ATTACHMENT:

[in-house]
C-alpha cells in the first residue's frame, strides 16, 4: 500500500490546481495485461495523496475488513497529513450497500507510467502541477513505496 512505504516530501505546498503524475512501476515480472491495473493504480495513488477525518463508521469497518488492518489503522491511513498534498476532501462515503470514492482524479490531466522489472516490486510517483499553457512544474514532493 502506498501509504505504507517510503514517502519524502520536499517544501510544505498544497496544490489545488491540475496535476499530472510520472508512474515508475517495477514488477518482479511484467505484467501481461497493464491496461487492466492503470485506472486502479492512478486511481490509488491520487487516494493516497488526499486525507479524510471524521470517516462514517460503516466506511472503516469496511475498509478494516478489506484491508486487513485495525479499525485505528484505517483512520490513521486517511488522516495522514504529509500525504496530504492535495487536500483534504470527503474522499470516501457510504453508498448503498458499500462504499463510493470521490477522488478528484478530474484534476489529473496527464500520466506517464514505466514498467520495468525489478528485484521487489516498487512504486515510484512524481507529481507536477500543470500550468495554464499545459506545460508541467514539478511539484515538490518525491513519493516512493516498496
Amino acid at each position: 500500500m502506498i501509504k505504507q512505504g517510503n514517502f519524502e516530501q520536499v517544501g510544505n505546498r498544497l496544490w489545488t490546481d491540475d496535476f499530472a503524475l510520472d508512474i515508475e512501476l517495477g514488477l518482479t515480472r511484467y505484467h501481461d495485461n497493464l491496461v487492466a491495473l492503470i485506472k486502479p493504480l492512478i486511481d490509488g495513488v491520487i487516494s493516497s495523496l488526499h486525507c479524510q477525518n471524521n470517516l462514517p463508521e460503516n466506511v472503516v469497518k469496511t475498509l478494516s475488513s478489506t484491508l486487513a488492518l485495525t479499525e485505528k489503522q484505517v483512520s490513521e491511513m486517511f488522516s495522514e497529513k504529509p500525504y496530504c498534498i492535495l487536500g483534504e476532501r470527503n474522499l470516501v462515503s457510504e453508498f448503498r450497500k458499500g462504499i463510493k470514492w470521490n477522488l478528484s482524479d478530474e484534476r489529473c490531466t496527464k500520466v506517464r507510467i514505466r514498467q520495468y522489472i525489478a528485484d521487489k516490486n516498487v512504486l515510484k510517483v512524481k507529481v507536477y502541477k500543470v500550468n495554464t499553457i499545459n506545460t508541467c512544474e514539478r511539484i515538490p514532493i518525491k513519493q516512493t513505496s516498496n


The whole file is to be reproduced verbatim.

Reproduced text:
[in-house]
C-alpha cells in the first residue's frame, strides 16, 4: 500500500490546481495485461495523496475488513497529513450497500507510467502541477513505496 512505504516530501505546498503524475512501476515480472491495473493504480495513488477525518463508521469497518488492518489503522491511513498534498476532501462515503470514492482524479490531466522489472516490486510517483499553457512544474514532493 502506498501509504505504507517510503514517502519524502520536499517544501510544505498544497496544490489545488491540475496535476499530472510520472508512474515508475517495477514488477518482479511484467505484467501481461497493464491496461487492466492503470485506472486502479492512478486511481490509488491520487487516494493516497488526499486525507479524510471524521470517516462514517460503516466506511472503516469496511475498509478494516478489506484491508486487513485495525479499525485505528484505517483512520490513521486517511488522516495522514504529509500525504496530504492535495487536500483534504470527503474522499470516501457510504453508498448503498458499500462504499463510493470521490477522488478528484478530474484534476489529473496527464500520466506517464514505466514498467520495468525489478528485484521487489516498487512504486515510484512524481507529481507536477500543470500550468495554464499545459506545460508541467514539478511539484515538490518525491513519493516512493516498496
Amino acid at each position: 500500500m502506498i501509504k505504507q512505504g517510503n514517502f519524502e516530501q520536499v517544501g510544505n505546498r498544497l496544490w489545488t490546481d491540475d496535476f499530472a503524475l510520472d508512474i515508475e512501476l517495477g514488477l518482479t515480472r511484467y505484467h501481461d495485461n497493464l491496461v487492466a491495473l492503470i485506472k486502479p493504480l492512478i486511481d490509488g495513488v491520487i487516494s493516497s495523496l488526499h486525507c479524510q477525518n471524521n470517516l462514517p463508521e460503516n466506511v472503516v469497518k469496511t475498509l478494516s475488513s478489506t484491508l486487513a488492518l485495525t479499525e485505528k489503522q484505517v483512520s490513521e491511513m486517511f488522516s495522514e497529513k504529509p500525504y496530504c498534498i492535495l487536500g483534504e476532501r470527503n474522499l470516501v462515503s457510504e453508498f448503498r450497500k458499500g462504499i463510493k470514492w470521490n477522488l478528484s482524479d478530474e484534476r489529473c490531466t496527464k500520466v506517464r507510467i514505466r514498467q520495468y522489472i525489478a528485484d521487489k516490486n516498487v512504486l515510484k510517483v512524481k507529481v507536477y502541477k500543470v500550468n495554464t499553457i499545459n506545460t508541467c512544474e514539478r511539484i515538490p514532493i518525491k513519493q516512493t513505496s516498496n